Topeka Pest Managers Take A Bite Out Of Squirmy Foes
By Aly Van Dyke
November 5th, 2012
Some olive oil, a lot of garlic and a dash of paprika — turns out the right seasonings can make even the nastiest of “fear-factor” dares palatable.
Or so two Topeka managers for Schendel Pest Services discovered Monday, when they downed as many mealworms as they could in 30 seconds to raise money for the local United Way chapter.
But, apparently, no amount of spices could take away the sensation of the inch-long larvae squirming around their mouth.
“They tasted like butter and garlic,” said manager Mark Garrett after losing the competition. “It was the texture that unsettling.”
In a word, Garrett, who ultimately lost the competition, described the texture as “wormy.”
The mealworm competition alone raised $423 this year, bringing the company’s total United Way campaign to roughly $5,300. Schendel employees donated money to the managers they most wanted to see eat worms.
The two managers, Garrett and Carl Turner, were good sports about their task, claiming they were glad they could help a good cause. But they did vow to exact their revenge.
“We’ll think of something,” Turner said, smiling.
That might prove to be difficult, considering multiple employees voluntarily ate the leftover worms.
Many more spectators, however, were too grossed out to go close to the table. One woman claimed she wouldn’t be able to eat Chinese food for a while, because the pile of worms resembled fried rice. One of last year’s competitors, who had to eat live cockroaches, said he got the better end of the deal.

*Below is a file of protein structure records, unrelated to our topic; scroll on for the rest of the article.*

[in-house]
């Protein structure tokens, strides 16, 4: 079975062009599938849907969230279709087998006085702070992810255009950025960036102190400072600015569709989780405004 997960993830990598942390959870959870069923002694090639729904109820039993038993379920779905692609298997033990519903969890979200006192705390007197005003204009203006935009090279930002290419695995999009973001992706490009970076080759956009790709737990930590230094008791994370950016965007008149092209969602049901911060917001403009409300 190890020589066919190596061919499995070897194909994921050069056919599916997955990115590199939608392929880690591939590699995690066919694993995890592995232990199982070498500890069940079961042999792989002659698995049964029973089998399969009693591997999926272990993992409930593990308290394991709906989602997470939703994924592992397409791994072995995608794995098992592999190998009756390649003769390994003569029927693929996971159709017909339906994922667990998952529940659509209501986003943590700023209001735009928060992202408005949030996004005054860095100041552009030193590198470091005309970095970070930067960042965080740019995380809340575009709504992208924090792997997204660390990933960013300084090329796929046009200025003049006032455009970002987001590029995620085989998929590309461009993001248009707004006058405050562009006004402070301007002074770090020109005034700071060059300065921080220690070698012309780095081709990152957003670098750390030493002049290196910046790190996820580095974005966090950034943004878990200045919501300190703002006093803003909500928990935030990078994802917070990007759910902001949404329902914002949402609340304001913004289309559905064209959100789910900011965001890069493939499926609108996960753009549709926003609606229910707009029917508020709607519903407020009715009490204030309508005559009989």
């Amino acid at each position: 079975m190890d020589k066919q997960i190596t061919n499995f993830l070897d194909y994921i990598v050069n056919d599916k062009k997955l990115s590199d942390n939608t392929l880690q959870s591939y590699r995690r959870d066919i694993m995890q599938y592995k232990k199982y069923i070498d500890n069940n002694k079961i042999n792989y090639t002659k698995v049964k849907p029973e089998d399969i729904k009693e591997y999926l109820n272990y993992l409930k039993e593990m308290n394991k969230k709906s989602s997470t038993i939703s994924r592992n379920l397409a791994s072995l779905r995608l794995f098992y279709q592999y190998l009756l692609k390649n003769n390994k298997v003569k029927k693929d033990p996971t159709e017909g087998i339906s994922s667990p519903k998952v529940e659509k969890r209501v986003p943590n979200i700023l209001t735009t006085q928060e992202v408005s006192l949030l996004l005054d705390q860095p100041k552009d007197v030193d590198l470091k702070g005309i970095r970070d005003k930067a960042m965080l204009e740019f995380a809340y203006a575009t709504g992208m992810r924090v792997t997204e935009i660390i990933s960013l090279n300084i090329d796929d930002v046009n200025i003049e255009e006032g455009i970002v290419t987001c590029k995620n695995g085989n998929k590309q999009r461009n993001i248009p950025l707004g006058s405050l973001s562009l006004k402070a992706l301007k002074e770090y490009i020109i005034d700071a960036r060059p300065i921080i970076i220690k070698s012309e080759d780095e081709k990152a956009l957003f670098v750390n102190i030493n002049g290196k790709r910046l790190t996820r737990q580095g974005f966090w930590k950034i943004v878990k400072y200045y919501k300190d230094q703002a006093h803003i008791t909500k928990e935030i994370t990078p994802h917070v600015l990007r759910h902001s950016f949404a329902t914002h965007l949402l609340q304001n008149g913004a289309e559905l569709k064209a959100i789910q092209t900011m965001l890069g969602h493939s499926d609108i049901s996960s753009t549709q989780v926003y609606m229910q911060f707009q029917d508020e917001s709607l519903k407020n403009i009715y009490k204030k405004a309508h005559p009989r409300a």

Schendel’s purchased two cans of live worms — about 200 total — from an online vendor, Fluker Farms. The same farm, located in southern Louisiana, supplied last year’s cockroaches.
Schendel president Brent Boles cooked the mealworms on the stove top using the “special sauce” described earlier.
“When I want something to taste good at home, I use garlic and oil,” he said of the origin of his concoction. “I figured mealworms would be the same.”
The first-time insect chef said he had a hard and fast rule not to consume any of his crawling creations.
Most who braved a taste described the worms as Garrett did, heavily seasoned with butter and garlic. But Topeka Capital-Journal photographer Thad Alton offered the most descriptive account.
He said the worms tasted crunchy and sweet, and had a texture similar to a mixture undercooked fried rice and risotto. He also said he appreciated the “smokiness” of the paprika.
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